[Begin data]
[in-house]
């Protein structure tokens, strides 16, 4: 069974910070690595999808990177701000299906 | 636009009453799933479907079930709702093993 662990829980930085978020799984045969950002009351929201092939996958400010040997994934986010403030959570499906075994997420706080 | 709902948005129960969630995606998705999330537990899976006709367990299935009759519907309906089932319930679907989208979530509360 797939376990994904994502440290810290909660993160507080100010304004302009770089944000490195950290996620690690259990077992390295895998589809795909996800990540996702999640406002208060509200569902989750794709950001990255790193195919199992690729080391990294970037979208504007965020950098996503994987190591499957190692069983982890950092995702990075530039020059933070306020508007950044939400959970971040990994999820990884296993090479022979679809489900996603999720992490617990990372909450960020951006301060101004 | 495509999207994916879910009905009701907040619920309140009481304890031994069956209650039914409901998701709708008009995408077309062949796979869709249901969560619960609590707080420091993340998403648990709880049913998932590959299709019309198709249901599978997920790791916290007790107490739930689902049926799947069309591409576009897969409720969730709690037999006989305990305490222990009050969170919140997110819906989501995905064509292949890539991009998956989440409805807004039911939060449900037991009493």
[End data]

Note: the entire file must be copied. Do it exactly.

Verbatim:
[in-house]
């Protein structure tokens, strides 16, 4: 069974910070690595999808990177701000299906 | 636009009453799933479907079930709702093993 662990829980930085978020799984045969950002009351929201092939996958400010040997994934986010403030959570499906075994997420706080 | 709902948005129960969630995606998705999330537990899976006709367990299935009759519907309906089932319930679907989208979530509360 797939376990994904994502440290810290909660993160507080100010304004302009770089944000490195950290996620690690259990077992390295895998589809795909996800990540996702999640406002208060509200569902989750794709950001990255790193195919199992690729080391990294970037979208504007965020950098996503994987190591499957190692069983982890950092995702990075530039020059933070306020508007950044939400959970971040990994999820990884296993090479022979679809489900996603999720992490617990990372909450960020951006301060101004 | 495509999207994916879910009905009701907040619920309140009481304890031994069956209650039914409901998701709708008009995408077309062949796979869709249901969560619960609590707080420091993340998403648990709880049913998932590959299709019309198709249901599978997920790791916290007790107490739930689902049926799947069309591409576009897969409720969730709690037999006989305990305490222990009050969170919140997110819906989501995905064509292949890539991009998956989440409805807004039911939060449900037991009493």